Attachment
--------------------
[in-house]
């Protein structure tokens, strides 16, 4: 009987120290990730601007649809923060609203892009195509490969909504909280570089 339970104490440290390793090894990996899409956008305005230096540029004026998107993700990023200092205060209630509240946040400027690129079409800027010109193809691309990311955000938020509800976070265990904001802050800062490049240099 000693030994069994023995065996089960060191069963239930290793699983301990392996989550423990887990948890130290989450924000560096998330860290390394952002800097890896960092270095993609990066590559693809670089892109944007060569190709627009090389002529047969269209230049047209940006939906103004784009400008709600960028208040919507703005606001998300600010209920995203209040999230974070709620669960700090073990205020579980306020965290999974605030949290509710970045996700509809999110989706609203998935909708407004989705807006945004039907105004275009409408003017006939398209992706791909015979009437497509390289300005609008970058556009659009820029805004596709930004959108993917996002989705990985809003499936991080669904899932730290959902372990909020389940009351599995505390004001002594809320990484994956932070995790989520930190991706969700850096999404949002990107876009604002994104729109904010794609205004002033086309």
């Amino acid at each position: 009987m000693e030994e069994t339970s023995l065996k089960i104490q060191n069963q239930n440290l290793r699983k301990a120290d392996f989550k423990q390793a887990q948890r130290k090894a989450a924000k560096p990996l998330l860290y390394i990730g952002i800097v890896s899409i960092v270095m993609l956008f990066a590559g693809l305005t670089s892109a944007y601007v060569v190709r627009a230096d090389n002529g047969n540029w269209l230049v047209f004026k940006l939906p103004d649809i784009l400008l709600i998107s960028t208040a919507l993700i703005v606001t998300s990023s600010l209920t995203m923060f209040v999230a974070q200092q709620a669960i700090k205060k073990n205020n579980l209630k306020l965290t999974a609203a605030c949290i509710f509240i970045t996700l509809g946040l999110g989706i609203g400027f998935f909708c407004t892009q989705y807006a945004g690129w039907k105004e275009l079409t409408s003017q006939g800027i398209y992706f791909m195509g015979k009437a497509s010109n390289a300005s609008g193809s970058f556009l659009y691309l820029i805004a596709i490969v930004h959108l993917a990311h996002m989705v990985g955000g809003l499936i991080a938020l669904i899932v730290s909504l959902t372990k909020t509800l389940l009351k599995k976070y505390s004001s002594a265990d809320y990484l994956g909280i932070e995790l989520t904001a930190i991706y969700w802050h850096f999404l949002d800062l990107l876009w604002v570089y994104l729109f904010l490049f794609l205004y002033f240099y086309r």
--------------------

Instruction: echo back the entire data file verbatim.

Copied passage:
[in-house]
């Protein structure tokens, strides 16, 4: 009987120290990730601007649809923060609203892009195509490969909504909280570089 339970104490440290390793090894990996899409956008305005230096540029004026998107993700990023200092205060209630509240946040400027690129079409800027010109193809691309990311955000938020509800976070265990904001802050800062490049240099 000693030994069994023995065996089960060191069963239930290793699983301990392996989550423990887990948890130290989450924000560096998330860290390394952002800097890896960092270095993609990066590559693809670089892109944007060569190709627009090389002529047969269209230049047209940006939906103004784009400008709600960028208040919507703005606001998300600010209920995203209040999230974070709620669960700090073990205020579980306020965290999974605030949290509710970045996700509809999110989706609203998935909708407004989705807006945004039907105004275009409408003017006939398209992706791909015979009437497509390289300005609008970058556009659009820029805004596709930004959108993917996002989705990985809003499936991080669904899932730290959902372990909020389940009351599995505390004001002594809320990484994956932070995790989520930190991706969700850096999404949002990107876009604002994104729109904010794609205004002033086309």
């Amino acid at each position: 009987m000693e030994e069994t339970s023995l065996k089960i104490q060191n069963q239930n440290l290793r699983k301990a120290d392996f989550k423990q390793a887990q948890r130290k090894a989450a924000k560096p990996l998330l860290y390394i990730g952002i800097v890896s899409i960092v270095m993609l956008f990066a590559g693809l305005t670089s892109a944007y601007v060569v190709r627009a230096d090389n002529g047969n540029w269209l230049v047209f004026k940006l939906p103004d649809i784009l400008l709600i998107s960028t208040a919507l993700i703005v606001t998300s990023s600010l209920t995203m923060f209040v999230a974070q200092q709620a669960i700090k205060k073990n205020n579980l209630k306020l965290t999974a609203a605030c949290i509710f509240i970045t996700l509809g946040l999110g989706i609203g400027f998935f909708c407004t892009q989705y807006a945004g690129w039907k105004e275009l079409t409408s003017q006939g800027i398209y992706f791909m195509g015979k009437a497509s010109n390289a300005s609008g193809s970058f556009l659009y691309l820029i805004a596709i490969v930004h959108l993917a990311h996002m989705v990985g955000g809003l499936i991080a938020l669904i899932v730290s909504l959902t372990k909020t509800l389940l009351k599995k976070y505390s004001s002594a265990d809320y990484l994956g909280i932070e995790l989520t904001a930190i991706y969700w802050h850096f999404l949002d800062l990107l876009w604002v570089y994104l729109f904010l490049f794609l205004y002033f240099y086309r």